The Hungarian DPA recently released guidance on issues arising in the context of the sale of the assets of an online shop. This is the first guidance from the DPA on the practical application of the “legitimate interest” test under Hungarian data protection laws and is relevant to M&A transactions involving online shops.

The sale of the assets of an online shop involves situations where domains, goods, trademarks and client databases as a whole are sold by one online shop operator to another, without the purchase / transfer of shares.  The transfer of client databases (including personal data) is ancillary that asset sale transaction. The DPA has taken the position that the transfer of the client database in such a transaction constitutes a personal data transfer under the provisions of the Information Act (the Hungarian implementation of Directive 95/46/EC) which must be legitimized by an appropriate legal basis for the data processing. However, the DPA underlined that the parties to the transaction do not necessarily need to rely upon the freely given, express advance consent of the data subject (under Section 5(1)(a) of the Information Act) provided that such transfer may be justified by other legal reasons - such as by the legitimate interest clause contained in the Hungarian Information Act or in Article 7(f) of the EU Directive (which is directly effective in Hungary) (see joined cases C-468/10. and C-469/10. of the CJEU).

The DPA described the “legitimate interest” (or balance of interests) test as having three prongs: (i) the identification of the legitimate interest of the controller; (ii) the identification of the legitimate interest or fundamental right of the data subject; and (iii) the requirement that those two weights be balanced against each other in order to determine if the “legitimate interest” may be relied on as the legal basis for data processing in the given situation. In that context, the DPA suggested considering the following key factors when applying the test:

  • The seller must provide clear and comprehensive information to the data subjects (i.e., the online shop’s customers) on the outcome of the test performed by the seller, explaining why it considers that its interests outweigh the restriction on the interests and rights of the data subjects. The seller’s notice to the data subjects must include the details of the transfer, such as its date, the identity of the recipient of data, and the main details of the asset sale transaction;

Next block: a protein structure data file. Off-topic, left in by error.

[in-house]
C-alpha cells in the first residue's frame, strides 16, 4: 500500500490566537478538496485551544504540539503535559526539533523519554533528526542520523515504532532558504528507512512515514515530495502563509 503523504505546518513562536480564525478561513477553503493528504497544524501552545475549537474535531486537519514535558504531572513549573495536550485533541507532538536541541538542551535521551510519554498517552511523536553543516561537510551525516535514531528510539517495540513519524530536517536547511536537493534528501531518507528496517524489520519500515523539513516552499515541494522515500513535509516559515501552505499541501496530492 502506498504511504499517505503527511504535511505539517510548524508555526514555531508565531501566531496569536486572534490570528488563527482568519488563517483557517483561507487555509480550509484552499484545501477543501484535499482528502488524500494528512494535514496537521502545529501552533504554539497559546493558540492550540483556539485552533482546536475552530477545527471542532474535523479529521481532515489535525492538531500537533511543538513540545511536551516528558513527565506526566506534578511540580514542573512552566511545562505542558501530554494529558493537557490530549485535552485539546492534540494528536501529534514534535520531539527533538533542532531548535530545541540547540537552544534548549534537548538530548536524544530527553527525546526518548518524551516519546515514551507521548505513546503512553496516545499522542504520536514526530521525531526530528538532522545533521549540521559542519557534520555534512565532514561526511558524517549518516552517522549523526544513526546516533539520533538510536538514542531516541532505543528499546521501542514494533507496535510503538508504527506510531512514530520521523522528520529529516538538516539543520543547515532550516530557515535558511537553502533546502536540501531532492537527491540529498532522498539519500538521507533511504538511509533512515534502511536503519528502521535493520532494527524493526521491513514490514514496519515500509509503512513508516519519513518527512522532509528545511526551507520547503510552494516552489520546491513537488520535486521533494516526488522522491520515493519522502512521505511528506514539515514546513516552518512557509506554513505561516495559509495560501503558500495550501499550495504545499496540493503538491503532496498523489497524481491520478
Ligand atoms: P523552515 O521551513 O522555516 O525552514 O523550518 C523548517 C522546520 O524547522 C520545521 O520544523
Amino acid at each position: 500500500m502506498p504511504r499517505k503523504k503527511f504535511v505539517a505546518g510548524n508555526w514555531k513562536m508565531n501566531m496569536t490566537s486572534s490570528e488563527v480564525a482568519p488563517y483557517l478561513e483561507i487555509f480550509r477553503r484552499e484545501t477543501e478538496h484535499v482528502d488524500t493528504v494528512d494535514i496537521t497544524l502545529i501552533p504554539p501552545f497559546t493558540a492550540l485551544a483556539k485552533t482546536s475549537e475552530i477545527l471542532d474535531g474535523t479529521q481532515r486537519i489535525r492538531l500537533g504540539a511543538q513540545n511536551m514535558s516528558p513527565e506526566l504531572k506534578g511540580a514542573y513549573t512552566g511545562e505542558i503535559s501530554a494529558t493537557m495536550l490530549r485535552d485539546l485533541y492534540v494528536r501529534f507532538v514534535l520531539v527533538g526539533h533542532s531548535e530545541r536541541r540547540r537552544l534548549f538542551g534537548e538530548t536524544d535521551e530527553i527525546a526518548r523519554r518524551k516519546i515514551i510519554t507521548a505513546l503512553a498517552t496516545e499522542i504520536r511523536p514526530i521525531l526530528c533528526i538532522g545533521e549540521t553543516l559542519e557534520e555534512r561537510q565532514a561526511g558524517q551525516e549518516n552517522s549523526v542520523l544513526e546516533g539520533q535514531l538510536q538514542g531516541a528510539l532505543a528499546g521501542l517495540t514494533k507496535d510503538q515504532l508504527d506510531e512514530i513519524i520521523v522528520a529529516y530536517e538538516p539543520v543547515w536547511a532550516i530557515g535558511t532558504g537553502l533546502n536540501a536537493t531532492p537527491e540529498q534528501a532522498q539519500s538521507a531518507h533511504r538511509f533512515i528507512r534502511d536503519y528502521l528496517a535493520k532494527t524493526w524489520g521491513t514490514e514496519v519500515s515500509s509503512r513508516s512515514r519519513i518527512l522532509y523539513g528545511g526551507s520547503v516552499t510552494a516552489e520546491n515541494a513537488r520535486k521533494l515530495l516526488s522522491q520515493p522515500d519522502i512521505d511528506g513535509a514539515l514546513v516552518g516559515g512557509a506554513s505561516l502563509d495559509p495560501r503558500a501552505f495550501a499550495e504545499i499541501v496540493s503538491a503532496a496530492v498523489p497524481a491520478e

• Before the data is transferred to the new online shop operator, the seller (i.e., the data controller) must provide to the data subjects the effective possibility to object to the transfer of their personal data to the buyer;
  • The buyer must remain bound by the conditions under which the seller processed the personal data of the data subjects. The data processing conditions may not change as a result of the data transfer to the new data controller. However, this does not impact the right of the new controller to engage a new data processor (which, in any case, does not require the data subject’s consent).

The DPA also noted that certain processing activities (such as the retention of invoices) are based on the provisions of the accounting laws. If the seller and the buyer have agreed that the seller will retain the accounting documents, said data transfer is considered to be based on a legal provision (under Section 5(1)b) of the Information Act). However, the DPA underlined that the notice to the data subjects also must include information about transfers of personal data the processing of which is based on a legal provision.